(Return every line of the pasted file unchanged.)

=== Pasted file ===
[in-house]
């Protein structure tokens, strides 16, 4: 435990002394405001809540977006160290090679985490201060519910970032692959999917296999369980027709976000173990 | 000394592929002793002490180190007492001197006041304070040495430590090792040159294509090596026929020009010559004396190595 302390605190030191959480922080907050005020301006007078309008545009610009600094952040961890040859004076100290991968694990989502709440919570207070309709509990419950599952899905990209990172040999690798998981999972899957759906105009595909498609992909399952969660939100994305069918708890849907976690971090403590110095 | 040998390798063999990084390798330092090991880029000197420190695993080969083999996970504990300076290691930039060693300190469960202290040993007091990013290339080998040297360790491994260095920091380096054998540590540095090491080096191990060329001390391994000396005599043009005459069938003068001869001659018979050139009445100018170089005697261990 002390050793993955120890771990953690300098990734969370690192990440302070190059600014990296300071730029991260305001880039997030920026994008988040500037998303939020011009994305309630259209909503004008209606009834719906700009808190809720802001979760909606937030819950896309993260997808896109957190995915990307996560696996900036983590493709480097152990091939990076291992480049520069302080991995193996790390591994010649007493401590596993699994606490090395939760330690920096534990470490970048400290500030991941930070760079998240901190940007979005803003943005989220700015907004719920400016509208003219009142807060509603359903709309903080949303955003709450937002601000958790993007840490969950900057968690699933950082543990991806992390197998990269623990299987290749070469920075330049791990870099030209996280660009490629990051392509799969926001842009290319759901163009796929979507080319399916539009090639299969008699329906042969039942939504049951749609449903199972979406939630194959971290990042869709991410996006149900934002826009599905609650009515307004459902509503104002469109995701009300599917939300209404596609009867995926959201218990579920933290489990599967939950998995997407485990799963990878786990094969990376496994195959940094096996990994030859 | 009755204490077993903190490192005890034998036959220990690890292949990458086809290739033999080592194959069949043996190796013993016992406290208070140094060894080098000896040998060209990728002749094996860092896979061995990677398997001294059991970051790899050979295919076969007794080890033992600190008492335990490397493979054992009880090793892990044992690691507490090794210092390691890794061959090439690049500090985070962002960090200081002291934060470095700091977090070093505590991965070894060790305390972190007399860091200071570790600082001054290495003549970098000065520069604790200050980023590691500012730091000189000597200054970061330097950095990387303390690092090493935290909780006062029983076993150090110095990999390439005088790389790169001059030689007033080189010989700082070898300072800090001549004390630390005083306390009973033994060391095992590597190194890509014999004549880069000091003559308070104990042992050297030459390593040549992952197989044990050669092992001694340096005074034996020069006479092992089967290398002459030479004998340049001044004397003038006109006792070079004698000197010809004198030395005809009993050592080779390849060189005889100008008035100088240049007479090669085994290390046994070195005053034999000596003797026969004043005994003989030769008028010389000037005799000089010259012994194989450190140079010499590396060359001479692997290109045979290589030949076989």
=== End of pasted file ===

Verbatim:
[in-house]
């Protein structure tokens, strides 16, 4: 435990002394405001809540977006160290090679985490201060519910970032692959999917296999369980027709976000173990 | 000394592929002793002490180190007492001197006041304070040495430590090792040159294509090596026929020009010559004396190595 302390605190030191959480922080907050005020301006007078309008545009610009600094952040961890040859004076100290991968694990989502709440919570207070309709509990419950599952899905990209990172040999690798998981999972899957759906105009595909498609992909399952969660939100994305069918708890849907976690971090403590110095 | 040998390798063999990084390798330092090991880029000197420190695993080969083999996970504990300076290691930039060693300190469960202290040993007091990013290339080998040297360790491994260095920091380096054998540590540095090491080096191990060329001390391994000396005599043009005459069938003068001869001659018979050139009445100018170089005697261990 002390050793993955120890771990953690300098990734969370690192990440302070190059600014990296300071730029991260305001880039997030920026994008988040500037998303939020011009994305309630259209909503004008209606009834719906700009808190809720802001979760909606937030819950896309993260997808896109957190995915990307996560696996900036983590493709480097152990091939990076291992480049520069302080991995193996790390591994010649007493401590596993699994606490090395939760330690920096534990470490970048400290500030991941930070760079998240901190940007979005803003943005989220700015907004719920400016509208003219009142807060509603359903709309903080949303955003709450937002601000958790993007840490969950900057968690699933950082543990991806992390197998990269623990299987290749070469920075330049791990870099030209996280660009490629990051392509799969926001842009290319759901163009796929979507080319399916539009090639299969008699329906042969039942939504049951749609449903199972979406939630194959971290990042869709991410996006149900934002826009599905609650009515307004459902509503104002469109995701009300599917939300209404596609009867995926959201218990579920933290489990599967939950998995997407485990799963990878786990094969990376496994195959940094096996990994030859 | 009755204490077993903190490192005890034998036959220990690890292949990458086809290739033999080592194959069949043996190796013993016992406290208070140094060894080098000896040998060209990728002749094996860092896979061995990677398997001294059991970051790899050979295919076969007794080890033992600190008492335990490397493979054992009880090793892990044992690691507490090794210092390691890794061959090439690049500090985070962002960090200081002291934060470095700091977090070093505590991965070894060790305390972190007399860091200071570790600082001054290495003549970098000065520069604790200050980023590691500012730091000189000597200054970061330097950095990387303390690092090493935290909780006062029983076993150090110095990999390439005088790389790169001059030689007033080189010989700082070898300072800090001549004390630390005083306390009973033994060391095992590597190194890509014999004549880069000091003559308070104990042992050297030459390593040549992952197989044990050669092992001694340096005074034996020069006479092992089967290398002459030479004998340049001044004397003038006109006792070079004698000197010809004198030395005809009993050592080779390849060189005889100008008035100088240049007479090669085994290390046994070195005053034999000596003797026969004043005994003989030769008028010389000037005799000089010259012994194989450190140079010499590396060359001479692997290109045979290589030949076989």